Team Bayside

You know that headache you get where it feels like your whole head is strapped in a vise, and you can’t make it better because a) you’re probably grinding your teeth at night and b) your hair is too dirty to take out of its ponytail so it just hangs there and causes even more cranial tension?  I’ve got one of those right now.  It’s 100% from work, where I feel like I’m getting shit on for something retarded.  It’s not like I think my productivity makes me exempt from criticism, but being picked apart for something minuscule while other people get away with doing almost zero feels unfair.

One of those people called me a “Negative Nancy” today.  The person she said it to asked me what went with “lazy.”  I said “asshole.”

I like my bosses because they treat me like a human being, but today made me all GET OFF MY NUTS, BOSS.  That’s why I’m drinking right now.  It’s either get drunk or quit, and quitting work is not ever an option.  As awesome as Ephemera Etc. can be, I’m certainly not making any money off of it.  Nor would I want to, because I get into enough trouble with people who don’t want me writing about them here.*  I can only imagine what escandalo stuff I’d start if I had advertisers.  Still, though, it’s nice that apparently some people are making a living and possibly wearing bullshit uniforms because of it:

I’d like to personally assure each and every one of you that I have never worn a dress to write this blog.  Sheeeeit. You’re lucky I’m wearing pajama pants that I haven’t gotten a surprise period in (yet).  Just about the only truthful thing about that dress is that many blog writers do need the extra room, because you don’t get much cardiovascular exercise by sitting on the couch with a glass of wine and wondering if a semicolon is appropriate.

(I’d also like to let everyone know that ModCloth’s sizing is bullshit, too, because they were responsible for the giant tablecloth dress I got stuck wearing to a wedding.)

I found the above picture on The Doree Chronicles (she credited someone else, but click through because she’s the one with the Tumblr).  Doree is relatively my age and knows some of those People Who Know Better (ie, women who are Jewish, live in New York, and have worked in publishing)* and she talks a lot about 90210.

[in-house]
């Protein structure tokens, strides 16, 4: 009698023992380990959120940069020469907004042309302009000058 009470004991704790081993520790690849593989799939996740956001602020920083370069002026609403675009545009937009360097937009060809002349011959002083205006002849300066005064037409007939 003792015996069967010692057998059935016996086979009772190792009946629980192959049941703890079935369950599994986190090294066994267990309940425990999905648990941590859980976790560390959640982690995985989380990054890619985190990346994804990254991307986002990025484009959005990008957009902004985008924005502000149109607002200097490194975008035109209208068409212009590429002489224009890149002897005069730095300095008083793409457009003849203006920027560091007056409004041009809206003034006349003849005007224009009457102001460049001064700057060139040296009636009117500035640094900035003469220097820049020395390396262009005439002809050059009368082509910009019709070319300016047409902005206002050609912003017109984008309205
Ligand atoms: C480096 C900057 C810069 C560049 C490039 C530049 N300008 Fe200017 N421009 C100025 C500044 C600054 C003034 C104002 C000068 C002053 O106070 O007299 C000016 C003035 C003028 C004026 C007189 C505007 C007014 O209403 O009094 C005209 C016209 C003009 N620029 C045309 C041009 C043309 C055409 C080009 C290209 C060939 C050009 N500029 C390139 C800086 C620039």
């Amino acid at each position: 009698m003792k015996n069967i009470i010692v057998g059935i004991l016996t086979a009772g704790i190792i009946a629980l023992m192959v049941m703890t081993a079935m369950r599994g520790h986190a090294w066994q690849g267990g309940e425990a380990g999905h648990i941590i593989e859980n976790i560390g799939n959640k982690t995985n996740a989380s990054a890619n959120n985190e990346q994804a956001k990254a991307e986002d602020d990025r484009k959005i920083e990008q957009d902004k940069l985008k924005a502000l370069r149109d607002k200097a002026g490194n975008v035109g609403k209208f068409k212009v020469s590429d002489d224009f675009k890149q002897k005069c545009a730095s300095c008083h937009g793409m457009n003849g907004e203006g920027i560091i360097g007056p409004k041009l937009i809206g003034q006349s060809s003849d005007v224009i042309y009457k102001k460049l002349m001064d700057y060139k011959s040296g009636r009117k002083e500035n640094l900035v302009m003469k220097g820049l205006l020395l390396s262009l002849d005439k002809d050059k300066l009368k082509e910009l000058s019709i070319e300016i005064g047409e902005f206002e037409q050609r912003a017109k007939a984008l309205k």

Sometimes I read blogs by people who are roughly my age, but they seem so much older than me because they talk about 90210 a lot.  I remember exactly three episodes of 90210.  One was the episode where Doug (at least I think his name was Doug; he was a nominally unimportant character until the show’s producers decided they had to do a “very special episode,” apparently in response to all the accidental deaths caused by teenagers playing the “whirl a gun around like Wild Dog Tannen” game at home) shot himself.  Two was when the girls had a sleepover on Halloween and played with the Ouija board.  Three was when the girls tried to pledge a sorority and Andrea Zuckerman wore her Star of David necklace, which let all the sorority girls know she was Jewish and exposed them as anti-Semites.

My next door neighbors were obsessed with 90210 and talked incessantly about Dylan when they weren’t trying to teach me to smoke cigarettes, but I never really understood the appeal of either activity.  While 90210 was decidedly cooler, I preferred to watch Saved By The Bell.  The jury is still out on which show is more valuable to nostaligize (making up words!) in reference to the 90’s, but I’m fine with choosing Bayside over West Beverly.

Although 90210 and Saved By The Bell were both two very 90’s shows, Saved By The Bell’s eternal syndication makes it feel, somehow, a little more current than 90210.  Like, I know that Mark-Paul Gosselaar is older than me, but I can still see him as this shrimpy little punk from Miss Bliss’ class.  Also, 90210’s subject matter was obviously more mature than Screech trying to put his arm around Lisa Turtle for .5 seconds, and at age 12, I had no interest in which friend — Brenda or Kelly — Dylan McKay was trying to sensitively nail that week.  It’s not that I was pubescently stunted or anything, I just didn’t care about a bunch of alleged high schoolers who were actually 35 years old.  But this is what probably caused me to miss out on all the blogged references to a show that was apparently huge for other writerly girls my age, and it sometimes kind of makes me feel like I didn’t grow up in the 90’s at all.

Which of course I know is dumb, because people who are so acutely aware of growing up in the 90’s are weird.  No one was aware of it at the time.  I mean, we all knew what year  it was, but to us, it was just life.  We were far more concerned with forging our parents’ signatures on demerit cards and finally getting someone to kiss us than we were conscious about the cultural significance of the decade.  There wasn’t a lot of cultural significance to the 90’s, actually, and anyone who claims there was has watched too much VH-1.

*I wrote about the People Who Know Better once because they are the examples of why I will never get to publish a book.  Not that I have anything against Jewish women, I just mean that it seems to be beneficial to be female, Jewish, live in New York, and have worked in publishing if you ever want to write a book.  Anyway, I wrote this once but I can’t find it, which leads me to believe that it was in a now-removed entry that pissed someone off at one point or another.  *curtsy*

About erineph

I'm Erin. I have tattoos and more than one cat. I am an office drone, a music writer, and an erstwhile bartender. I am a cook in the bedroom and a whore in the kitchen. Things I enjoy include but are not limited to zombies, burritos, Cthulhu, Kurt Vonnegut, Keith Richards, accordions, perfumery, and wearing fat pants in the privacy of my own home.
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